10393545_711556335581382_2018232539730959374_nFestival coordinators expect the festival to attract over 8000 participants this year. So make sure you are there to experience the events for Panama’s national cultural and biological treasure!

Keep up to date with our event page on facebook

Written by Dara Wilson

The Move to Gamboa

November was the culmination of a year of incredibly hard work for us in Panama. We finally moved into our beautiful our beautiful new frog conservation facility in Gamboa. Maersk Line generously donated 7 shipping containers that that once ferried ice cream and frozen vegetables around the world, but they now house a most precious collection of endangered Panamanian frogs. The new Gamboa ARC (Amphibian Rescue Center) is an incredible leap forward enabling us to more effectively tackle the amphibian conservation crisis in Panama.

We are incredibly grateful to the Summit Municipal Park, who have been our generous hosts for the first 4 years of our project, and to our project partners Cheyenne Mountain Zoo, Houston Zoo, Zoo New England, the Smithsonian Conservation Biology Institute and the Smithsonian Tropical Research Institute. We have relied intensively on each other for help over the last 4 years and it has truly been a team effort! Generous grants from USAID and Minera Panama were the primary source of funds used for the construction of phase I and thanks to them, we now have a world class amphibian conservation facility. We have essential back-up systems such as an emergency generator power, and backup air-conditioning so that frogs can be kept in simulated tropical montane forest environments, even in the event of a power failure. We are now getting ready to break ground on phase II, a new NSF-funded amphibian research lab, quarantine and office building that will be the hub of our new research facility for the conservation of endangered Panamanian amphibians.  

High Jumper

How's that for a view? The Agile Frog Rana dalmatina, (c) Nicola Destefano

How’s that for a view? The Agile Frog Rana dalmatina, (c) Nicola Destefano

If you want to see the agile frog live up to its name, just try catch one! This wily creature can jump for distance (2m) and height (1m).   Found throughout most of Europe, this species can be abundant in forest glades in deciduous forests where it is found. It is listed as least concern by IUCN, but evidently it’s acrobatic skills are no match for cars and it has been declining at some sites due to road-kill, conversion of forest habitats to agriculture and eutrophication.  The Durrell Wildlife Conservation Trust has been running a conservation project on this species which declined precipitously on the Island of Jersey in the 1980’s.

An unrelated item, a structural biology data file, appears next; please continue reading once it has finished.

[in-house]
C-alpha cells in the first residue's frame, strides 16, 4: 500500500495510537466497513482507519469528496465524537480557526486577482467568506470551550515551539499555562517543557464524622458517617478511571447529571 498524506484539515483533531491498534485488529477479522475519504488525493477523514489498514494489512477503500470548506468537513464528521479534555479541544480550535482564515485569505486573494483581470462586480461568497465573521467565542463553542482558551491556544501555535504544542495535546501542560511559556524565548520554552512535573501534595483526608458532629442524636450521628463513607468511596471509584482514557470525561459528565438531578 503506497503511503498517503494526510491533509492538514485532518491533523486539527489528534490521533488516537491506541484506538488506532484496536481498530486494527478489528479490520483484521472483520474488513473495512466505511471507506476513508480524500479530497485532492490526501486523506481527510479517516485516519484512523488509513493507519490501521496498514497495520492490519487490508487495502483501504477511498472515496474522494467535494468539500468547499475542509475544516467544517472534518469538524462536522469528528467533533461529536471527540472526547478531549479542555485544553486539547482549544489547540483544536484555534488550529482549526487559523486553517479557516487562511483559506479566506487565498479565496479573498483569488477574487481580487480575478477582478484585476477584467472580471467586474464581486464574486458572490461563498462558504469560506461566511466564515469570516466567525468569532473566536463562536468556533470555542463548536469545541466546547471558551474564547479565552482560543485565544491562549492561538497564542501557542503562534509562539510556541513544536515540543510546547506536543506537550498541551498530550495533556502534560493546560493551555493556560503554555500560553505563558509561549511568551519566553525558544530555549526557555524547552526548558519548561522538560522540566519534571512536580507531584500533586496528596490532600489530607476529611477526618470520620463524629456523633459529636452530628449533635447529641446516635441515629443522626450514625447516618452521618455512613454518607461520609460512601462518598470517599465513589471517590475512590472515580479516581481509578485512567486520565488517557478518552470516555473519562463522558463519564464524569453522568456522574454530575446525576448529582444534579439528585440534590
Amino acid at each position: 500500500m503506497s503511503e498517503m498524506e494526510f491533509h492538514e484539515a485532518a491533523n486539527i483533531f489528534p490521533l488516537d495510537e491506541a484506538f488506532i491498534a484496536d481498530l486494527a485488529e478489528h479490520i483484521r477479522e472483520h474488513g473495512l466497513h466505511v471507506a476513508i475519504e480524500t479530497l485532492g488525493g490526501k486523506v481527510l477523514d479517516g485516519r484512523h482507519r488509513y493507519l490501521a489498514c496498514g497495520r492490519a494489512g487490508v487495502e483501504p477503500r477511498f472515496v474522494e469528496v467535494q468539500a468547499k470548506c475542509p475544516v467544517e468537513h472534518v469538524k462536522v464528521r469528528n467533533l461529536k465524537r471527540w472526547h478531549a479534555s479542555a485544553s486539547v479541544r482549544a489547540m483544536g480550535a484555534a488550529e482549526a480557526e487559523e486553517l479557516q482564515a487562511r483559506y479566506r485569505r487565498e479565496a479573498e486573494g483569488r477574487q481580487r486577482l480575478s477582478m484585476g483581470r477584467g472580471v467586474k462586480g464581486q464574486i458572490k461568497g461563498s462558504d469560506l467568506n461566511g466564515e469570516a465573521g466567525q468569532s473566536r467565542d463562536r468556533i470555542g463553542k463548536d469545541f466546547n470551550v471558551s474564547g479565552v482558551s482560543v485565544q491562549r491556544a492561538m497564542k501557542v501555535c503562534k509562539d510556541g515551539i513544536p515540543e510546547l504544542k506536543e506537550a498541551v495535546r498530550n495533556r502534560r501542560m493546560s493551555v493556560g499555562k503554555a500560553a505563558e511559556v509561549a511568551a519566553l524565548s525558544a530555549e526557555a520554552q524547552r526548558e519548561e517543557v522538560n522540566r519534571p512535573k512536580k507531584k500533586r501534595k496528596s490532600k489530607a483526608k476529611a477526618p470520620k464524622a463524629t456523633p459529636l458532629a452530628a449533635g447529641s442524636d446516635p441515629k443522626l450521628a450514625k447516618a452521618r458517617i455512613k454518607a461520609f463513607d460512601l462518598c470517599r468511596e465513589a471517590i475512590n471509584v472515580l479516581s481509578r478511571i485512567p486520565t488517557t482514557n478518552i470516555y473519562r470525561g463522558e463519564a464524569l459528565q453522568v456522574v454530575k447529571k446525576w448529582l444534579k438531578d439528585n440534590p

Photo courtesy Nicola Destefano, submitted via the cute frog of the week Flickr group.

Red-Hot

Aptly named!!

Red-headed Poison Frog Ranitomeya fantastica Photo Credit: A. Stuckert via cute frog of the week flickr pool.

The red-headed poison frog is known for its most unique feature, its fire-orange head and throat, from which it received its name. Below the orange, it typically sports a white dorsum band followed by unique black and grey patterning. The red-headed poison frog is endemic to Peru and is restricted to a small land distribution of the San Martin and Loreto regions, making it extremely vulnerable to habitat loss. It is a small, highly active and dangerous frog. If threatened, it has the ability to secrete poisonous toxins from its skin. But despite their danger to humans, the red-headed poison frog population is decreasing because of their high demand in the pet trade. These threats to the species have led to the conservation status ‘Near Threatened’ on the IUCN Red List of Threatened Species.

Every week the Panama Amphibian Rescue and Conservation Project posts a new photo of a cute frog from anywhere in the world with an interesting, fun and unique story to tell. Be sure to check back every Monday for the latest addition.

Send us your own cute frogs by uploading your photos here: http://www.flickr.com/groups/cutefrogoftheweek

Are you talkin’ to me?

White-spotted cochran frog (Sachatamia albomaculata)

White-spotted cochran frog (Sachatamia albomaculata)

Cute Frog of the Week: March 11, 2013